Samuel Goldwyn (born Samuel Goldfish in Poland) began as a film producer in 1913. Nine years later, he wrote his first book, Behind the Screen. In it, he devotes chapters to many of the famous silent film actors and directors that he had come to know and work with. I found it a fascinating look at the silent movie world in its peak years. So many careers were taking off. Reading about the actors was kind of eerie, because I knew what happened to these people. And because my own mysteries are set in 1924 and 1925, Goldwyn’s account almost exactly gives the perspective of “my” characters. For example, the chapter on Rudolph Valentino (whose name Goldwyn spells Rodolph) predicts a great future for the young Italian actor, who died two years later at the age of 31. And the many pages about Mary Pickford and Douglas Fairbanks contain no hint of their impending divorce. He shares his experiences with Charlie Chaplin, Norma Talmadge, Wallace Reid (who would soon be dead of a drug habit), Harold Lloyd, Mabel Normand, and many who were everyday names at that time.
Because my Roaring Twenties mystery series features the real-life actors Pickford and Fairbanks and Chaplin, those were the parts I found most useful. He writes: “She never calls him ‘Doug’–indeed, I have an idea she doesn’t much like to hear his name thus shorn by other people–and somehow into her utterance of the ‘Douglas’ you find, no matter how casual the speech, the way she really feels about him.” Also, some of the details about money are priceless: “Eight years ago  the twenty thousand dollars which the Lasky Company expended upon ‘Carmen’ was considered a vast sum. To-day the Goldwyn Company is investing nearly a million in its production of ‘BenHur.'” I can use facts like that in my novels.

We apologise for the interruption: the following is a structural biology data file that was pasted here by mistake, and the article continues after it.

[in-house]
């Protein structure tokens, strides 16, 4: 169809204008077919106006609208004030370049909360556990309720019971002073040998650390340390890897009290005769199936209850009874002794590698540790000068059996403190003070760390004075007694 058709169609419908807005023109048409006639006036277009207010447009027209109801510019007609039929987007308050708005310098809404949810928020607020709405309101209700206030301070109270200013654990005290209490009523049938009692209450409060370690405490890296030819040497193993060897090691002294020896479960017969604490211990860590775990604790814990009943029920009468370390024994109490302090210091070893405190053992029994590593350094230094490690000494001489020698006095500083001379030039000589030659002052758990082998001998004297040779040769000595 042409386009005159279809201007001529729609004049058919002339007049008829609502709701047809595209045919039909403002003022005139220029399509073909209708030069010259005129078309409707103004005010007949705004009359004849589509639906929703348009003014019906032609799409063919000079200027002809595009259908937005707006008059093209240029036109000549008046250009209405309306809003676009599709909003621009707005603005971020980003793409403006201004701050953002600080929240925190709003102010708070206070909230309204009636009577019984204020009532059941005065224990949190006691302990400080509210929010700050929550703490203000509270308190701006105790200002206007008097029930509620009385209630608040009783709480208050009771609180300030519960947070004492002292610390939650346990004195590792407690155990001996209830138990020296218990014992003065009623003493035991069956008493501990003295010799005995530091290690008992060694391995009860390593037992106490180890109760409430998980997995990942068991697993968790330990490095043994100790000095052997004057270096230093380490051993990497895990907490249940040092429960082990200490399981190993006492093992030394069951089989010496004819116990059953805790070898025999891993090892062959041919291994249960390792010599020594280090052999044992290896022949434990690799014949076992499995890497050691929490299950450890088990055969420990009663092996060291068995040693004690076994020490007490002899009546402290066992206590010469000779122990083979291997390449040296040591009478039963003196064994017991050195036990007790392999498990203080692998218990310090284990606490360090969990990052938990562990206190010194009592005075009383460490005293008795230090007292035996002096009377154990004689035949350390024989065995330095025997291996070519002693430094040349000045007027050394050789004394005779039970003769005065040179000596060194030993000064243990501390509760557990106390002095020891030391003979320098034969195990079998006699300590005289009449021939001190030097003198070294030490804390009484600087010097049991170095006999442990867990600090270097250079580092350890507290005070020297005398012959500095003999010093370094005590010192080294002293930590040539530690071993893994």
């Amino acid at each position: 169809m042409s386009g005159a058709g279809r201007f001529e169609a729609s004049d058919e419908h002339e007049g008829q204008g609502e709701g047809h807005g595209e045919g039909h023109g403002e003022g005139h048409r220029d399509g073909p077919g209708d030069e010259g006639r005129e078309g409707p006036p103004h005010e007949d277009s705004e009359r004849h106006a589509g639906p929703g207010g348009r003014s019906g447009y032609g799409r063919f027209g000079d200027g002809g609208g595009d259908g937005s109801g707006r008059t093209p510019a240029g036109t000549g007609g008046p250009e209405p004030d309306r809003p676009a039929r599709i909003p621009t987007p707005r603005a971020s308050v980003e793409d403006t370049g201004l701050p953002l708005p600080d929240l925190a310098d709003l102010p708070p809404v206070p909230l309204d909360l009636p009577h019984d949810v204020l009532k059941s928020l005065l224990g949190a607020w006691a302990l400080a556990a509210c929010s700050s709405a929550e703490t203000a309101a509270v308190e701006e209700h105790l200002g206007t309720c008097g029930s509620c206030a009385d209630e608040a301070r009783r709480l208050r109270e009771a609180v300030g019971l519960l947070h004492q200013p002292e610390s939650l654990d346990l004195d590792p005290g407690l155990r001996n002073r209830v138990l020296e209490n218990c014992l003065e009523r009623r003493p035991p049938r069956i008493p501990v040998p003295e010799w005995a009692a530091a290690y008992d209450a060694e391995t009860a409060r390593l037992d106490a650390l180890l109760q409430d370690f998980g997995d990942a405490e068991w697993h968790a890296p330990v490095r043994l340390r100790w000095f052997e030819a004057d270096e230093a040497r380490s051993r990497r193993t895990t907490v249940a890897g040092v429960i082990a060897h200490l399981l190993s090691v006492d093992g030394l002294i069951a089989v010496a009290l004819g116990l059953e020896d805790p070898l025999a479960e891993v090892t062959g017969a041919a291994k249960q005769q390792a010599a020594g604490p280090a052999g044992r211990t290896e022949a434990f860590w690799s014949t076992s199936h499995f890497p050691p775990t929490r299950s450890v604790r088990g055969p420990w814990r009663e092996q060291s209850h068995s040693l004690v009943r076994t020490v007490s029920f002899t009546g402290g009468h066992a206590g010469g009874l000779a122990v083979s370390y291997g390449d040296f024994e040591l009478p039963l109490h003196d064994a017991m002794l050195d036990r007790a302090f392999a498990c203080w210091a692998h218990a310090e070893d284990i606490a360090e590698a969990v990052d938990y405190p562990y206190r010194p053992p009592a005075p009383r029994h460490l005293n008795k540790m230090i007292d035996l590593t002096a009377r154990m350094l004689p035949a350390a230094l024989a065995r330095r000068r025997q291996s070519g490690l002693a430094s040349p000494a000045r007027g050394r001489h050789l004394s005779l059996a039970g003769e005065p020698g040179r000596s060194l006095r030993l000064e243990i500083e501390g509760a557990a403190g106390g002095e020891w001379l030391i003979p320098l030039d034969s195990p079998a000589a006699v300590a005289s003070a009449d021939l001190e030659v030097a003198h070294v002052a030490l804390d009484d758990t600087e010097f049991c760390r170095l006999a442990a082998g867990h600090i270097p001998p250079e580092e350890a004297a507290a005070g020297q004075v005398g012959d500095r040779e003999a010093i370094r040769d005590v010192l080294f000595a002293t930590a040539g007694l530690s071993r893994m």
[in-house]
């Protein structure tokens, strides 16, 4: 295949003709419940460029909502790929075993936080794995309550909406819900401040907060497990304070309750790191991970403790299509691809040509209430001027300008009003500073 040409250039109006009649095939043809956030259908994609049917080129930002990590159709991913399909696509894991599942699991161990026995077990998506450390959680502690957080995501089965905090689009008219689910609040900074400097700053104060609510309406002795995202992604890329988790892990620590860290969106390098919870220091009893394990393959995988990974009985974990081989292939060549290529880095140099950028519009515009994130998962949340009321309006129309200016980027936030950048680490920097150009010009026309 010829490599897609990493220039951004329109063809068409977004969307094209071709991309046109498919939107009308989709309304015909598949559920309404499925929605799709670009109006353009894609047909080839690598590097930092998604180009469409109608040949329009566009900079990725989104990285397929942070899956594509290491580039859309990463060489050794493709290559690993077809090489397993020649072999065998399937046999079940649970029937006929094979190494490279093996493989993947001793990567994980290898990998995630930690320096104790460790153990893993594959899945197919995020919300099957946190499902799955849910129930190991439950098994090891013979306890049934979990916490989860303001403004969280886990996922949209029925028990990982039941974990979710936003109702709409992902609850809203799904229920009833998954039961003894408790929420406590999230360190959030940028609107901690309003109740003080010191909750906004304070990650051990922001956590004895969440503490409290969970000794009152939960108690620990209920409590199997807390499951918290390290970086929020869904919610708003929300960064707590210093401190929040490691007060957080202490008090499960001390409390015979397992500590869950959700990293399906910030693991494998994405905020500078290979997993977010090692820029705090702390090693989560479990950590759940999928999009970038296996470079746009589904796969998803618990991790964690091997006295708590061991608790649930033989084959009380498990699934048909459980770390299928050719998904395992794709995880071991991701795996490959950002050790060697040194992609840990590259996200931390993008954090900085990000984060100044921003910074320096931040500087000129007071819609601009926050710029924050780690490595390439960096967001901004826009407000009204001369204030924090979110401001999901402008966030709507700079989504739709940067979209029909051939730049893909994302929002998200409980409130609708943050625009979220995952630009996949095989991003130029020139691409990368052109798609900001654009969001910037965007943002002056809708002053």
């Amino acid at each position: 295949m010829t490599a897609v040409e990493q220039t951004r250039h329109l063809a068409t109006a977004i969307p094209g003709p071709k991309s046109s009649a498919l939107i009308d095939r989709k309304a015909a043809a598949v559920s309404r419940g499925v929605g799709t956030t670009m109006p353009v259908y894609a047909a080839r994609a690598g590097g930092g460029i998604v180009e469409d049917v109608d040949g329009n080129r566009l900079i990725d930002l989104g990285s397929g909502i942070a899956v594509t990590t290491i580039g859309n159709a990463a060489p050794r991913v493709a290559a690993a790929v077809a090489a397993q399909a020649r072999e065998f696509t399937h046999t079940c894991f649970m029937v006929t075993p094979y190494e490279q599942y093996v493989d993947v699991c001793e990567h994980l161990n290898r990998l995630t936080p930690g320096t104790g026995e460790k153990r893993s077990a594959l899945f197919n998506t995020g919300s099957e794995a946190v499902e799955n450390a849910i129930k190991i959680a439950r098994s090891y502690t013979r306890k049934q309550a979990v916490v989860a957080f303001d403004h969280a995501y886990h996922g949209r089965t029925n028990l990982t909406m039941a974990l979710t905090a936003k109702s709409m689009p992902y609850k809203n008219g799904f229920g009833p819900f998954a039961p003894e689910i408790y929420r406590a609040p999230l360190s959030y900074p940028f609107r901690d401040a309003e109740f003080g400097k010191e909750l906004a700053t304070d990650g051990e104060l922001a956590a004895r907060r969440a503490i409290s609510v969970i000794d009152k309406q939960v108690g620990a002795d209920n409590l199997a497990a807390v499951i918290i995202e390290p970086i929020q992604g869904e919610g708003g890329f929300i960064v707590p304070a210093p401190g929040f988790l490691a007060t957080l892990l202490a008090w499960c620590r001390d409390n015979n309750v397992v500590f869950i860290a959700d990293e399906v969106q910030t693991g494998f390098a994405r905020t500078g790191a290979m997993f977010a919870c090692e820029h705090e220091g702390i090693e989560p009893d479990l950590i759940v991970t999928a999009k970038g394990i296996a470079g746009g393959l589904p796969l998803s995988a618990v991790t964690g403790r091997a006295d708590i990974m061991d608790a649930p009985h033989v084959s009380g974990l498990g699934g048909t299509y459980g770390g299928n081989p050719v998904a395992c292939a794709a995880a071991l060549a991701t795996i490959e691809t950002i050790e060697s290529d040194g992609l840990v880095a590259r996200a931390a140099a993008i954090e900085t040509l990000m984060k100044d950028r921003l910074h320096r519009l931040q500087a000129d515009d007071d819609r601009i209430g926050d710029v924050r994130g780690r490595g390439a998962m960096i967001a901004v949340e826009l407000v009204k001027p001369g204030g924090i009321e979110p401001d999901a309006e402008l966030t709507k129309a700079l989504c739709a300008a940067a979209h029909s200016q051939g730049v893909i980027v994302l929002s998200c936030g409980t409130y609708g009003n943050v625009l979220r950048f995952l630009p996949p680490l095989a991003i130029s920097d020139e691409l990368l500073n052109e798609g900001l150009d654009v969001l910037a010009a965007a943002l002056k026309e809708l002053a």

However, I must say I don’t believe for a moment that Samuel Goldwyn wrote this book. The man was born in Poland. He didn’t come to American until he was 14 and he always spoke with an accent. He was also famous for malapropisms–that’s no criticism, it’s quite natural for a foreigner. But the man never spoke English like a native and certainly not like an educated native. He grew up poor, with virtually no schooling. I believe he dictated these stories to someone who wrote them up in a flowery way to flatter his vanity. (He was known to be very vain.) The writing style is heavy, pompous, and unnatural, even for the 1920s. Words like therein, whereby, and ergo would not have made their way into the everyday speech of a rough man like Goldwyn. Phrases like “I quote this last as a testimony to the almost unerring acumen which Mary Pickford displays,” and “the figure with which I started falls short of conveying the full effect” don’t sound like they could come from his mouth. The ostentatious name-dropping is, I think, meant to show a familiarity to literature, opera, and other high culture that a poor orphan would never have experienced. “Many screen favorites heave in sight as slowly as Lohengrin’s swan.” “One can as easily imagine De Musset or Verlaine mowing the front lawn of his suburban home . . . ” as if he read the French poets in his spare time.
So who wrote Behind the Screen? I believe it was Miss Corinne Lowe, the woman Goldwyn cites in his “Notes” as having helped him “prepare these articles.”So thank you, Miss Lowe. Your book gives me many contemporary details that I would not have discovered anywhere else.